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Processes and Outcomes of Educational Evaluation from a Cross-Cultural Perspective

Periodic Reporting for period 1 - POEECCP (Processes and Outcomes of Educational Evaluation from a Cross-Cultural Perspective)

Reporting period: 2018-02-01 to 2020-01-31

Evaluation, considered as an integral part of the educational process in many countries, takes place at different levels with a wide range of practices. The full complexity of educational evaluation at various levels (i.e. system, school, classroom, and student) in different countries has hardly been recognized. It constitutes a tremendous barrier to consolidate theories on evaluation, and for countries to draw on successful experience and implement targeted educational policies for better quality and effectiveness. Important barriers include the insufficient methodology to soundly compare multiple student groups and multiple countries and a cultural insensitive approach to unfolding evaluation processes and outcomes. This project aims to provide a comprehensive framework for the dynamics of evaluation. It delineates the pathways in processes and outcomes of educational evaluation with data from the Programme for International Student Assessment (PISA) with a solid cross-cultural research methodology.

The substantive challenge lies in that evaluation research at various levels is not synchronized or coordinated, and results are not consistent across countries, presumably due to a lack of integration of levels and overlooking relevant moderators. In this project, a broader range of outcomes is proposed, a thorough scrutiny of evaluation practices is conducted, and various moderators from different levels are highlighted.

The methodological challenge rests upon data incomparability in large-scale assessment and surveys. In multiple cultural contexts, measurement bias from construct, method, and item levels can invalidate comparative results. In other words, whether, in different countries, (i) target constructs (e.g. student motivation to learn) are understood as having the same meaning, (ii) the instruments (e.g. Likert-scale response options) are used in the same manner, and (iii) item content has an unequivocal interpretation, need to be demonstrated before any meaningful comparisons are made. Thus, to validly compare countries or cultural groups, the comparability of data should be gauged with adapted survey designs and advanced psychometric tools.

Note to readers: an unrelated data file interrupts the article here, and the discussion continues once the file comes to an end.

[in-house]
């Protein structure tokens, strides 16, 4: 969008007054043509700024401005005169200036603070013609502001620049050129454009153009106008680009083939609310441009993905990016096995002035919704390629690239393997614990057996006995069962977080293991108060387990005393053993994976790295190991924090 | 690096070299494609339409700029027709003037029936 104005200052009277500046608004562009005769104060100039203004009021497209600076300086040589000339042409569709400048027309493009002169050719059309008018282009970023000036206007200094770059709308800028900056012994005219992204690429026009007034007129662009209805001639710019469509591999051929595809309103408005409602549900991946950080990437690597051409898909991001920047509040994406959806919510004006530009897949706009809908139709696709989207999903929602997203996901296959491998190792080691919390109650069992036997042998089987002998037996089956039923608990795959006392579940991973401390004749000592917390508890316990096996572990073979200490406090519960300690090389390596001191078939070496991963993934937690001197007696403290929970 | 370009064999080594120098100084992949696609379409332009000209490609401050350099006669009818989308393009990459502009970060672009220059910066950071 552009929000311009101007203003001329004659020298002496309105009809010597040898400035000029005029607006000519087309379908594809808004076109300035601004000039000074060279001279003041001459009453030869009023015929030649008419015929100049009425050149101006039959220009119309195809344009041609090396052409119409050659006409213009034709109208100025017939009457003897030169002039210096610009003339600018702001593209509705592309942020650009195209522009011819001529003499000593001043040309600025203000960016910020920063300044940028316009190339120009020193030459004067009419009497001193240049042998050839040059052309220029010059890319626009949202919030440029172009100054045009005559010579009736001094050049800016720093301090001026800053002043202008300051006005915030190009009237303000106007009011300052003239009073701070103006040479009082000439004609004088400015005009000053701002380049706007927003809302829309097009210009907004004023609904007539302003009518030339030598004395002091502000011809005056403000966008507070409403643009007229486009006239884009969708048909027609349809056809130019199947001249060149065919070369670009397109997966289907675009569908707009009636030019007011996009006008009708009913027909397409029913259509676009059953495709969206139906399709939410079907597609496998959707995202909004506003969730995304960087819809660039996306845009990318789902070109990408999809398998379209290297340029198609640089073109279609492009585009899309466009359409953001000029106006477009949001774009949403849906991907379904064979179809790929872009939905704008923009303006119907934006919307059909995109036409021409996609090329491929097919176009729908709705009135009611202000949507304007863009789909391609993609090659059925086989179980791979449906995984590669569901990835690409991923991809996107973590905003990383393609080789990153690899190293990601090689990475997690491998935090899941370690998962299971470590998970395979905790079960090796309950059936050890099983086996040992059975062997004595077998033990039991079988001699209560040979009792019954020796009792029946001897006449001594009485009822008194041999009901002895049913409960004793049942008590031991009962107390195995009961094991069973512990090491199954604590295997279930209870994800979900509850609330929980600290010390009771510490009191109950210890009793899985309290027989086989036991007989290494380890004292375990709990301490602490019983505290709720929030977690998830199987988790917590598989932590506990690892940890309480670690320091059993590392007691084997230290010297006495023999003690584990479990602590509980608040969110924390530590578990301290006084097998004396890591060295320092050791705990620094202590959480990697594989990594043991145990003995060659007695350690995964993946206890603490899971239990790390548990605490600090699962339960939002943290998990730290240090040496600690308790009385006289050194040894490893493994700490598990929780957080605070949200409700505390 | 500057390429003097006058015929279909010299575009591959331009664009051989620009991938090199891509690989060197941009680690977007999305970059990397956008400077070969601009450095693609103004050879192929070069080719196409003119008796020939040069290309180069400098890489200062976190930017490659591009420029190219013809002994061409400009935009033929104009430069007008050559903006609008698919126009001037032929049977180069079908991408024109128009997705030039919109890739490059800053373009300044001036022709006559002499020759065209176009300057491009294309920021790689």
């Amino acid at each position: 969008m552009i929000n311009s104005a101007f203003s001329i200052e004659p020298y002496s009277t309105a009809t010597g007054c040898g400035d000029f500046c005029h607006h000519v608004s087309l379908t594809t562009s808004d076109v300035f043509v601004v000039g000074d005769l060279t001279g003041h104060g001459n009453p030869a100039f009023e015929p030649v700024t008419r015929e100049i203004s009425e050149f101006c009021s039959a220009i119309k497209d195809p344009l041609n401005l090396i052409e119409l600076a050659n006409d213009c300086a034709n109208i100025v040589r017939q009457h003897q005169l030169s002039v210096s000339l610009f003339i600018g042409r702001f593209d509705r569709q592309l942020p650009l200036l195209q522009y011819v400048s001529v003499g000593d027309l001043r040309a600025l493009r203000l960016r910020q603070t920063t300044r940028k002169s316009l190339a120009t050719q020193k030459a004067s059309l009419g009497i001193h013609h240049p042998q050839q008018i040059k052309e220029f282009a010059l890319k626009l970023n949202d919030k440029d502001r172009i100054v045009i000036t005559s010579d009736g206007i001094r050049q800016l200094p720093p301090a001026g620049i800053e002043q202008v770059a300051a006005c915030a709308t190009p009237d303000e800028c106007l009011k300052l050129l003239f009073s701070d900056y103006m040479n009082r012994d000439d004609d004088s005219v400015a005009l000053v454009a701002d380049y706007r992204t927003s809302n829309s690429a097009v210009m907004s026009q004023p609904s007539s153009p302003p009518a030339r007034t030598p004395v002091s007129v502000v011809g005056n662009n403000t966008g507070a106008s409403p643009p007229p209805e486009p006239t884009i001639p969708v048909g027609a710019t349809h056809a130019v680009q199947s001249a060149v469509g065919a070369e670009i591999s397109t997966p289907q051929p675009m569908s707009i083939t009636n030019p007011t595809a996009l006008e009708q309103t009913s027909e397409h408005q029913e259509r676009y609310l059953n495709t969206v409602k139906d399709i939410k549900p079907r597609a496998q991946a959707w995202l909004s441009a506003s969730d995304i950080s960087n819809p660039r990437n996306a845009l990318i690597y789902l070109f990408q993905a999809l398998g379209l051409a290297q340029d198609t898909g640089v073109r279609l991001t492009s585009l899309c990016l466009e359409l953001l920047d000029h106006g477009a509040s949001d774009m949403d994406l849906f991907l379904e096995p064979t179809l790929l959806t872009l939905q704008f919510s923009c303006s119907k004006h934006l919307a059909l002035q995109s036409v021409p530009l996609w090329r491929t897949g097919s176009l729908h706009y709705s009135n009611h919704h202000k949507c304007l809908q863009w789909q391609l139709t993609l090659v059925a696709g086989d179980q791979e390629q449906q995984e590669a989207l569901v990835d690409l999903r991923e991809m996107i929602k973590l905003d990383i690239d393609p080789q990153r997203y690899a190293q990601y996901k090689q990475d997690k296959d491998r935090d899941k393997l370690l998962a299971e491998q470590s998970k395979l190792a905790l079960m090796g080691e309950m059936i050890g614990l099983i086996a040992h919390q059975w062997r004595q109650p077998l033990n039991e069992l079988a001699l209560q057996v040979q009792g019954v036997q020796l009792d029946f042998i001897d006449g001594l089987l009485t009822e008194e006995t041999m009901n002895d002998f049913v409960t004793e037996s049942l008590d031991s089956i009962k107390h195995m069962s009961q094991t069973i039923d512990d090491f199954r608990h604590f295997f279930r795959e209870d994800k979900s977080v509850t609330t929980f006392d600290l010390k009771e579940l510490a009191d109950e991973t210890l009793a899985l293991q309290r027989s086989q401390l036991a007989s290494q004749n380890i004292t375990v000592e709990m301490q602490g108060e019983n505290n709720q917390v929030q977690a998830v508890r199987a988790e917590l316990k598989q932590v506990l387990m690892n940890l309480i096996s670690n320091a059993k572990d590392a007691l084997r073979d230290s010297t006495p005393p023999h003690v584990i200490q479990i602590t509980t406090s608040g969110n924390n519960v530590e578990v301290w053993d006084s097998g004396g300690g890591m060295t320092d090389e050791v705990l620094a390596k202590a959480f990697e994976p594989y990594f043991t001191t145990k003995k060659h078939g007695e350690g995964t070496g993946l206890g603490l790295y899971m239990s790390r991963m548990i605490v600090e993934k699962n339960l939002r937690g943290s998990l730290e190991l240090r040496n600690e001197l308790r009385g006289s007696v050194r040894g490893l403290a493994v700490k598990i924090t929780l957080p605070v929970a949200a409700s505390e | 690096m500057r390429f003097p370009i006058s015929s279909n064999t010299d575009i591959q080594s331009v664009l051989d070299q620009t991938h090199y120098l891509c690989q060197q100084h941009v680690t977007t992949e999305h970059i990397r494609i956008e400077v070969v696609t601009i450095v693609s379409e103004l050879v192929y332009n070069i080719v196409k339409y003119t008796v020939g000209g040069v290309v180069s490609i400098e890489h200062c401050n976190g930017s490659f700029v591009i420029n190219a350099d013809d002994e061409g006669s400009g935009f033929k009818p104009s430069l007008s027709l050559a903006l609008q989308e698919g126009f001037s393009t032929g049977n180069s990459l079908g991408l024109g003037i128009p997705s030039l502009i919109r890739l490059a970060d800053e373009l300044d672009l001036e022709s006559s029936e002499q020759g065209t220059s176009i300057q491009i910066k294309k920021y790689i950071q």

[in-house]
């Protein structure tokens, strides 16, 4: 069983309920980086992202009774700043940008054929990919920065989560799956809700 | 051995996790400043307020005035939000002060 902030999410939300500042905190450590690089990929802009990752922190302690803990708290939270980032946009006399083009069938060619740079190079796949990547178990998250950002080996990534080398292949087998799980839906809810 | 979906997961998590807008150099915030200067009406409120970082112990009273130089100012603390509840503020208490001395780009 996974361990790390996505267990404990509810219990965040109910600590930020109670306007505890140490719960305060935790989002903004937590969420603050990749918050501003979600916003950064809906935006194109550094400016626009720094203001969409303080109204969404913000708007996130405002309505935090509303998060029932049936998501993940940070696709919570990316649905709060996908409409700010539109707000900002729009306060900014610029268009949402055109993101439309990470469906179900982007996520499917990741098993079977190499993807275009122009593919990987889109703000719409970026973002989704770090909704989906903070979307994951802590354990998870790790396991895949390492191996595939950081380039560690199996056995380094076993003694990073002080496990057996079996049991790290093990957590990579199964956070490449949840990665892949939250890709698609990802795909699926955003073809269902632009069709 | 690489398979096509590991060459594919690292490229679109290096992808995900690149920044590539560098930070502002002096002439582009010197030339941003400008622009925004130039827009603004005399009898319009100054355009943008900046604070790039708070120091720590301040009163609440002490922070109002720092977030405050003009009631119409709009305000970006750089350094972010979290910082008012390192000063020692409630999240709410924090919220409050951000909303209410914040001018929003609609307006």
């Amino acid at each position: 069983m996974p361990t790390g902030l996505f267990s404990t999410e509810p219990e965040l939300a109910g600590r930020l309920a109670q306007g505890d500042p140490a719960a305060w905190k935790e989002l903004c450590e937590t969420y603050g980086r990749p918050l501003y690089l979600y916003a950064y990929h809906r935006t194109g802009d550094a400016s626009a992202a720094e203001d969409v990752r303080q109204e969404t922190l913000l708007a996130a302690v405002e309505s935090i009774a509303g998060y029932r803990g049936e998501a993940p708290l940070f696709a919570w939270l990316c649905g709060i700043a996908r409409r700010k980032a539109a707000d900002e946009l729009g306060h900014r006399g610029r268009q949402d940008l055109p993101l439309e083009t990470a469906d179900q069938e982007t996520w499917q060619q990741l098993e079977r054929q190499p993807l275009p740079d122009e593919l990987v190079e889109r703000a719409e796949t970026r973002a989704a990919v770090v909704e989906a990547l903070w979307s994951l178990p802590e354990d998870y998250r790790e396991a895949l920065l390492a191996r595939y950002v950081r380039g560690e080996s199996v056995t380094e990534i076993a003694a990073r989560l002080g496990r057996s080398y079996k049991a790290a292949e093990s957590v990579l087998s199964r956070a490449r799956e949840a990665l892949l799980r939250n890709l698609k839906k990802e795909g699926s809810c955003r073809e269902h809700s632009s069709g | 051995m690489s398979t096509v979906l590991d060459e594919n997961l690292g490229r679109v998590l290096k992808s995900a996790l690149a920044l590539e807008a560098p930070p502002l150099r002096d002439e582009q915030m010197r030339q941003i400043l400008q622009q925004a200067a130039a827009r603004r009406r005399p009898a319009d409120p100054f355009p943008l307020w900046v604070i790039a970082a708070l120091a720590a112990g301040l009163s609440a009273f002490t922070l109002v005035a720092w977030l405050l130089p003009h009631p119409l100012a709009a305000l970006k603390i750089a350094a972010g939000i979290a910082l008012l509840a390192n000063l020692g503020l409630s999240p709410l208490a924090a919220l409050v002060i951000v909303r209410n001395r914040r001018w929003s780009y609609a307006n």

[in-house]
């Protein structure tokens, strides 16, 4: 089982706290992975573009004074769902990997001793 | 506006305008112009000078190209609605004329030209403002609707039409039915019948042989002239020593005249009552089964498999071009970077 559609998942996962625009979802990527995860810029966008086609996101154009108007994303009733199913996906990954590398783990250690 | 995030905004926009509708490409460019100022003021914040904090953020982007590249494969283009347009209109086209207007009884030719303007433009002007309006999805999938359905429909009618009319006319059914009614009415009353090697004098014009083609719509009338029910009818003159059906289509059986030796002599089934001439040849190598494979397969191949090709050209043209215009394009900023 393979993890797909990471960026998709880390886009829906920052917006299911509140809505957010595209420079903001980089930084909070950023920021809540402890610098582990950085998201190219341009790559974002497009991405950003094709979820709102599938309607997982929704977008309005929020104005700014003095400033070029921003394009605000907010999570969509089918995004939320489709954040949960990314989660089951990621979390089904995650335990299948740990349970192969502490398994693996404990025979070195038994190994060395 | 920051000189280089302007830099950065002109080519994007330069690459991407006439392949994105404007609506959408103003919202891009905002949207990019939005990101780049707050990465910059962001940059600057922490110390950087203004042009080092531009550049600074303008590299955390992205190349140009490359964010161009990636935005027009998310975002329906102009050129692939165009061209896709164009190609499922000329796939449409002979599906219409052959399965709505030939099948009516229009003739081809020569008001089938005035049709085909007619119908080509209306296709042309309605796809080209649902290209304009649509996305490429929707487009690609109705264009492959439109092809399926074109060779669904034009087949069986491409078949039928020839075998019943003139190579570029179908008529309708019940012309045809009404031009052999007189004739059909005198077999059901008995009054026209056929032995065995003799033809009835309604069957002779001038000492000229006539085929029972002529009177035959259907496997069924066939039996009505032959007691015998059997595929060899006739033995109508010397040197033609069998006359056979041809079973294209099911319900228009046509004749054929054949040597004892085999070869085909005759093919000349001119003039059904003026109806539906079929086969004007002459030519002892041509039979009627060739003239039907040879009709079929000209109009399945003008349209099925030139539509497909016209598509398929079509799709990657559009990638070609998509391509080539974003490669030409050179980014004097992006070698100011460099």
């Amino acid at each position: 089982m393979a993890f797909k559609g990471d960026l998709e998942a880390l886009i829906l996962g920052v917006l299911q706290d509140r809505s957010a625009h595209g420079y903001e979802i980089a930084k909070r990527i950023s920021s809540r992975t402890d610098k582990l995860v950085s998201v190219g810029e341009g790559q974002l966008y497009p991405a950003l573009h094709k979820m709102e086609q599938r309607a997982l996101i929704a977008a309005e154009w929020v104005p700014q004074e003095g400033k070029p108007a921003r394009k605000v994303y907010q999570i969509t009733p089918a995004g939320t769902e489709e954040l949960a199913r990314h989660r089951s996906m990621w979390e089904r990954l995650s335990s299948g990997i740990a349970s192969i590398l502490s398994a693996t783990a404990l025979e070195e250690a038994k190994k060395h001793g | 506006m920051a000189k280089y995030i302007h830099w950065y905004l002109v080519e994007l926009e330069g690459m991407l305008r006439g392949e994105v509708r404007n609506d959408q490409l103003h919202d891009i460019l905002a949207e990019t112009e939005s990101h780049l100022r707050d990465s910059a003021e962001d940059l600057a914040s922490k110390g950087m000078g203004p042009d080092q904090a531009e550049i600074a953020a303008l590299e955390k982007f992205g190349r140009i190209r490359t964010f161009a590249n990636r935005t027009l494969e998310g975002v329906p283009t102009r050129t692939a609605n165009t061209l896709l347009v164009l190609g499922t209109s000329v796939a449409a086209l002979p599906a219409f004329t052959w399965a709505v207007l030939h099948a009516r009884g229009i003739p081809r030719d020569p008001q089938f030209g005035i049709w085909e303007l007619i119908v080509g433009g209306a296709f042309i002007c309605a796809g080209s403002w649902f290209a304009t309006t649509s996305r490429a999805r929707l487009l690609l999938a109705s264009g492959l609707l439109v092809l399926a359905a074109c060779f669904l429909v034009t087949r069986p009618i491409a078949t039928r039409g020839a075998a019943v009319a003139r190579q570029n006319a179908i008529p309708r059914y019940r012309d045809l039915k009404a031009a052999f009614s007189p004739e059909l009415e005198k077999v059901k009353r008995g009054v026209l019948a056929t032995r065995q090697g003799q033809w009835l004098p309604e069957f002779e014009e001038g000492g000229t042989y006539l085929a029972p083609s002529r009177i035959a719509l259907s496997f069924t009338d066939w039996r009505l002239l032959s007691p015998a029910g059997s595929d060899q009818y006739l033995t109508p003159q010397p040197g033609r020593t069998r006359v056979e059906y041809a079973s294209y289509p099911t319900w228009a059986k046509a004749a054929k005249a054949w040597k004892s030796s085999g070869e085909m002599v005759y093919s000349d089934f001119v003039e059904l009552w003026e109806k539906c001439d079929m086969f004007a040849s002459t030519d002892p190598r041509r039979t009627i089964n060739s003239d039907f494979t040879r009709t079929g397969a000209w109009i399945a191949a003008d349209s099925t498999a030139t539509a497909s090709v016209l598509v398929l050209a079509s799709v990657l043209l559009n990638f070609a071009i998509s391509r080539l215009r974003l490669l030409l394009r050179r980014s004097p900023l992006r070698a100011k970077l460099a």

Overall, this project aims to contribute to a better understanding of the processes and outcomes of evaluation in a variety of educational systems in two studies. It is expected to consolidate theories from a cross-cultural perspective and provide efficient policy recommendations tailored to specific contexts.
The overall objective of the project is realized through two studies and various outreaching activities.

Study 1 has a methodological focus to analyze scalable measures and their cross-cultural comparability. It tests the extent to which self-report multiple-item measures are comparable across cultural groups to ensure proper comparisons of structural relations. I investigated several design and statistical procedures to enhance data comparability using the PISA data (the manuscript is currently revised and resubmitted to Journal of Cross-Cultural Psychology), and I worked on innovative psychological network analysis in combination with conventional multigroup confirmatory factor analysis (the paper is published in the peer-reviewed journal of Studies in Educational Evaluation).

Study 2 has a substantive focus to delineate the pathways of evaluation processes of school evaluation and classroom assessment. I studied empirically the differential associations of school practices with achievement and sense of belonging of immigrant and non-immigrant students and the paper was published in Journal of Applied Developmental Psychology.

To promote methodological rigor in cross-cultural educational assessment, we (in collaboration with colleagues) have gave four workshops on cross-cultural research methods in Tilburg University in the Netherlands, the Method Week in Goethe University in Frankfurt, the 8th IEA International Research Conference, and the 51st Congress of the German Psychological Society in Frankfurt.

We also disseminated our research findings in the 51st Congress of the German Psychological Society in Frankfurt, the Comparative and International Educational Society Congress in 2019, the 24th Congress of Cross-Cultural Psychology, the SIG meeting of the European Association for Research on Learning and Instruction, the Tilburg Cross-Cultural Research Methods Conference and the OECD measurement invariance conference.
A few scientific papers are in the pipeline closely related to the theme of this project, including validly assessing meta-cognitive knowledge in the Programme for International Student Assessment, and combining process data in computer generated logs and self-reported questionnaire data to enhance the measurement validity of “soft skills”. These collaborations give us new direction to broaden the research scope and applying for other research grants. The next step is to scale up the methods used in this research for other large-scale surveys in education and other domains, and seek opportunities to collaborate with corporates to transform their personnel selection and employee survey practices.